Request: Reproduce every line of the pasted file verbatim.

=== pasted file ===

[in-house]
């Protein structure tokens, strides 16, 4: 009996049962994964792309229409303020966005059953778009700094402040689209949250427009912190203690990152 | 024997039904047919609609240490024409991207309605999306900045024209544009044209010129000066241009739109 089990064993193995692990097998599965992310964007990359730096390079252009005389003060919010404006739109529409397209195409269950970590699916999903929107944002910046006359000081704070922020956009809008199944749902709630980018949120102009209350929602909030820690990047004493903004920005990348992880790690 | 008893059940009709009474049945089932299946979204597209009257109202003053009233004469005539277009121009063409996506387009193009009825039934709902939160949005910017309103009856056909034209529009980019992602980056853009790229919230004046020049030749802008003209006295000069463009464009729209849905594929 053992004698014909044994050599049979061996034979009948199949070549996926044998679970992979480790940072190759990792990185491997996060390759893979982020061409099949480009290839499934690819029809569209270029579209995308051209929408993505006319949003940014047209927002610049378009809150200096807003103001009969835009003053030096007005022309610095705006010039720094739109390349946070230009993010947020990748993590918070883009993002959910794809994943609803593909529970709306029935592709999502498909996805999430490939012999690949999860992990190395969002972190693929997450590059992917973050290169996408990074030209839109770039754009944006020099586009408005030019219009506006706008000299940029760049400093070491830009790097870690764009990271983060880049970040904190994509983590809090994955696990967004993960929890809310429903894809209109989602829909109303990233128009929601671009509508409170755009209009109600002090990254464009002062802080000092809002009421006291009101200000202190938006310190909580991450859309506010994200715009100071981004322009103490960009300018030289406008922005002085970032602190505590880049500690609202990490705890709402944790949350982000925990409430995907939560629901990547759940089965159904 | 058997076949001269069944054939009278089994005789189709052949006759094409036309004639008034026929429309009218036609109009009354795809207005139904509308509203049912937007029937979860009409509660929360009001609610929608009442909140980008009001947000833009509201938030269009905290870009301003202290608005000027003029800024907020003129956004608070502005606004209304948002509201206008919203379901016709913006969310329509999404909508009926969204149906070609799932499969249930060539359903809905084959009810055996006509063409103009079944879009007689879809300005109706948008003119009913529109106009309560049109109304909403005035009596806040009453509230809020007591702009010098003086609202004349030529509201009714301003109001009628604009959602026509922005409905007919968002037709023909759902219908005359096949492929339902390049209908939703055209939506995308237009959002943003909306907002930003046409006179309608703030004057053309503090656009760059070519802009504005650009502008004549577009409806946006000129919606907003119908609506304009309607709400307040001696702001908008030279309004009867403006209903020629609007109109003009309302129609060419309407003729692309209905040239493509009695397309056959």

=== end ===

[in-house]
């Protein structure tokens, strides 16, 4: 009996049962994964792309229409303020966005059953778009700094402040689209949250427009912190203690990152 | 024997039904047919609609240490024409991207309605999306900045024209544009044209010129000066241009739109 089990064993193995692990097998599965992310964007990359730096390079252009005389003060919010404006739109529409397209195409269950970590699916999903929107944002910046006359000081704070922020956009809008199944749902709630980018949120102009209350929602909030820690990047004493903004920005990348992880790690 | 008893059940009709009474049945089932299946979204597209009257109202003053009233004469005539277009121009063409996506387009193009009825039934709902939160949005910017309103009856056909034209529009980019992602980056853009790229919230004046020049030749802008003209006295000069463009464009729209849905594929 053992004698014909044994050599049979061996034979009948199949070549996926044998679970992979480790940072190759990792990185491997996060390759893979982020061409099949480009290839499934690819029809569209270029579209995308051209929408993505006319949003940014047209927002610049378009809150200096807003103001009969835009003053030096007005022309610095705006010039720094739109390349946070230009993010947020990748993590918070883009993002959910794809994943609803593909529970709306029935592709999502498909996805999430490939012999690949999860992990190395969002972190693929997450590059992917973050290169996408990074030209839109770039754009944006020099586009408005030019219009506006706008000299940029760049400093070491830009790097870690764009990271983060880049970040904190994509983590809090994955696990967004993960929890809310429903894809209109989602829909109303990233128009929601671009509508409170755009209009109600002090990254464009002062802080000092809002009421006291009101200000202190938006310190909580991450859309506010994200715009100071981004322009103490960009300018030289406008922005002085970032602190505590880049500690609202990490705890709402944790949350982000925990409430995907939560629901990547759940089965159904 | 058997076949001269069944054939009278089994005789189709052949006759094409036309004639008034026929429309009218036609109009009354795809207005139904509308509203049912937007029937979860009409509660929360009001609610929608009442909140980008009001947000833009509201938030269009905290870009301003202290608005000027003029800024907020003129956004608070502005606004209304948002509201206008919203379901016709913006969310329509999404909508009926969204149906070609799932499969249930060539359903809905084959009810055996006509063409103009079944879009007689879809300005109706948008003119009913529109106009309560049109109304909403005035009596806040009453509230809020007591702009010098003086609202004349030529509201009714301003109001009628604009959602026509922005409905007919968002037709023909759902219908005359096949492929339902390049209908939703055209939506995308237009959002943003909306907002930003046409006179309608703030004057053309503090656009760059070519802009504005650009502008004549577009409806946006000129919606907003119908609506304009309607709400307040001696702001908008030279309004009867403006209903020629609007109109003009309302129609060419309407003729692309209905040239493509009695397309056959």